The Direction of Delaware Law
The Online Law Review for the University of Denver will, for the third time, publish an entire issue of student papers on a common topic in the area of corporate law and governance. This one examines "The Direction of Delaware Law." Past issues have involved discussions of the JOBS Act and proxy plumbing issues. The third issue for the first time looks at topics under Delaware law.
The issue serves a number of purposes. It is a learning exercise for students, both in developing strong writing skills and learning to thoroughly research a topic. It provides online content for the Law Review, a place where law reviews have been struggling. See Essay: Law Faculty Blogs and Disruptive Innovation. And finally, it provides a mechanism for scholarship that can be quickly published. The DU Law Review published this issue approximately six weeks after the last paper was completed.
In this issue, students have explored in pithy but thorough papers assorted issues under Delaware law. The papers address a myriad of subjects, not all of which can be fairly characterized as management friendly. In this issue:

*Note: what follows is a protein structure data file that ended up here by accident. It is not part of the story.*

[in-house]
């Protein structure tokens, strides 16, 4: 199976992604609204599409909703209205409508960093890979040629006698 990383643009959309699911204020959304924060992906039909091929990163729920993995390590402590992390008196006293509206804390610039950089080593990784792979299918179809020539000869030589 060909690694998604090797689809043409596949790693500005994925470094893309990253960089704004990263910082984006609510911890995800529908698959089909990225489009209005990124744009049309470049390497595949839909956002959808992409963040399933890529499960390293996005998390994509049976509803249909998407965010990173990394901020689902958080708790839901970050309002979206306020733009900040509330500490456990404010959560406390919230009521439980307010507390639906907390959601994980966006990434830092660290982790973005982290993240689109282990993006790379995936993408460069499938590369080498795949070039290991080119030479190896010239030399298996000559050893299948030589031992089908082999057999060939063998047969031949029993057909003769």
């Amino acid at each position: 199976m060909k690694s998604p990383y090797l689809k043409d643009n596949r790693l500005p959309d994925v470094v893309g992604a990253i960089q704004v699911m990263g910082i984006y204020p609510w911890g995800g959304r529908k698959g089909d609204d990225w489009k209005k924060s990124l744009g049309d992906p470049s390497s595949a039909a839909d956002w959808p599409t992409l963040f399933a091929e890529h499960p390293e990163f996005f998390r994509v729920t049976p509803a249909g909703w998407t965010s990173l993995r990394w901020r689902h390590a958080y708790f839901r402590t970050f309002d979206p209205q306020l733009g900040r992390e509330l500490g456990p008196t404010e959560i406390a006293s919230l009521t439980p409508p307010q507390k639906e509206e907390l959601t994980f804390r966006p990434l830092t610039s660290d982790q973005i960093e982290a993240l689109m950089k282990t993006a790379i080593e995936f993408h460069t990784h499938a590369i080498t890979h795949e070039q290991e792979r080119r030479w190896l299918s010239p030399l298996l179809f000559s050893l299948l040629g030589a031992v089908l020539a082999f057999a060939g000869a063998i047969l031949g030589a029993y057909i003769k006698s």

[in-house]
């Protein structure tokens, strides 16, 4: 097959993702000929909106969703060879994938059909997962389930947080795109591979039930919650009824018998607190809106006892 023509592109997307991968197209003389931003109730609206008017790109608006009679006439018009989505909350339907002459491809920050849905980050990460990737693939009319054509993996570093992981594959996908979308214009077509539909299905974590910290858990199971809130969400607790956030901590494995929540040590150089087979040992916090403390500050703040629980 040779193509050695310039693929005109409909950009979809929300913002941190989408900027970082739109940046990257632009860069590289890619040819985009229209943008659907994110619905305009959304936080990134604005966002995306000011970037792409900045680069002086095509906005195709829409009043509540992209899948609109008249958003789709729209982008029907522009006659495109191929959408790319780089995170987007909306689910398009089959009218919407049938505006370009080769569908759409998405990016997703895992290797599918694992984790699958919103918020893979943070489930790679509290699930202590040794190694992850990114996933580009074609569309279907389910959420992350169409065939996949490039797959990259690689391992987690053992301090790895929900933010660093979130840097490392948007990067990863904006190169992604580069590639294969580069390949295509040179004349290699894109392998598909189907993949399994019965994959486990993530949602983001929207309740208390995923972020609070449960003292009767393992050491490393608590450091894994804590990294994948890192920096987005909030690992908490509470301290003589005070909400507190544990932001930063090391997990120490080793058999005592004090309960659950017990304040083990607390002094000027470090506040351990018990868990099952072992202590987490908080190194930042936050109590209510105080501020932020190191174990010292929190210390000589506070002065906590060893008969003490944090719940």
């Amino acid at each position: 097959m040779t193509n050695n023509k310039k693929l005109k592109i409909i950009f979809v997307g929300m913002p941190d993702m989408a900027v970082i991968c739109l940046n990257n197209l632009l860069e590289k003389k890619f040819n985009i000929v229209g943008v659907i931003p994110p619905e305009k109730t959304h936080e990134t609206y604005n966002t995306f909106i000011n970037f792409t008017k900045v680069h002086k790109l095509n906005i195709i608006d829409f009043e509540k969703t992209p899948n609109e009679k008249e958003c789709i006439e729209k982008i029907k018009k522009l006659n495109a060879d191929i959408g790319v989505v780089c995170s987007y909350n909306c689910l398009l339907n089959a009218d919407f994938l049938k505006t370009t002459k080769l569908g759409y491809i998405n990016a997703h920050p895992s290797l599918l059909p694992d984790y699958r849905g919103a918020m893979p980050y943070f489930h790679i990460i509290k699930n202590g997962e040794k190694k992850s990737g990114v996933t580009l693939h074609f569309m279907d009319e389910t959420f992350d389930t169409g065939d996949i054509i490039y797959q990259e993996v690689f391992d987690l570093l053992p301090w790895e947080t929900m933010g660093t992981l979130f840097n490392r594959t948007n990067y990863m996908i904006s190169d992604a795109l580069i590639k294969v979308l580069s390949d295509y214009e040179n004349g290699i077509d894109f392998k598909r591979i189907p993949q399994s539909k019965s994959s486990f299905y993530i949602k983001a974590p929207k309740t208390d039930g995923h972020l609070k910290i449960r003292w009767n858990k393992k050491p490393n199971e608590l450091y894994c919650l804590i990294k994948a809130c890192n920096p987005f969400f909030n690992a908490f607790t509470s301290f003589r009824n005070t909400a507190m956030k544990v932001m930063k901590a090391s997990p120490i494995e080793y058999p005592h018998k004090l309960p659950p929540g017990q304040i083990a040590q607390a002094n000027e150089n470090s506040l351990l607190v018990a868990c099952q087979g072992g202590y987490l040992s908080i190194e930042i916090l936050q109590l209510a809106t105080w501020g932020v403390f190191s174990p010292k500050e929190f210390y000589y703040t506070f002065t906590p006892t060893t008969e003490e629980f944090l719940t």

Robin Alexander has written an article on director independence, particularly the cases that address the impact of business and personal relationships. See Director Independence and the Impact of Business and Personal Relationships.
Riley J. Combelic has written an article that focuses on the obligations of the board of directors in connection with the selection and oversight of financial advisors. See Rural Metro Corp and Ensuring Fairness in a Fairness Opinion.
Charles Gass has looked at the development of the doctrine of waste, the safety value that allows actions even for board decisions that fall within the business judgment rule. See Outer Limits: Fiduciary Duties and the Doctrine of Waste.
Jennifer McLellan has written an article on appraisal rights and the multiple tests used by the courts in assessing share valuation. See An Appraisal of Appraisal Rights in Delaware.
Gabrielle Palmer has examined the right of shareholders to inspect corporate records in the context of socially responsible activity. See Stockholder Inspection Rights and an “Incredible” Basis: Seeking Disclosure Related to Corporate Social Responsibility.
Patrick J. Rohl has tackled the development of forum selection bylaws. See The Reassertion of the Primacy of Delaware and Forum Selection Bylaws.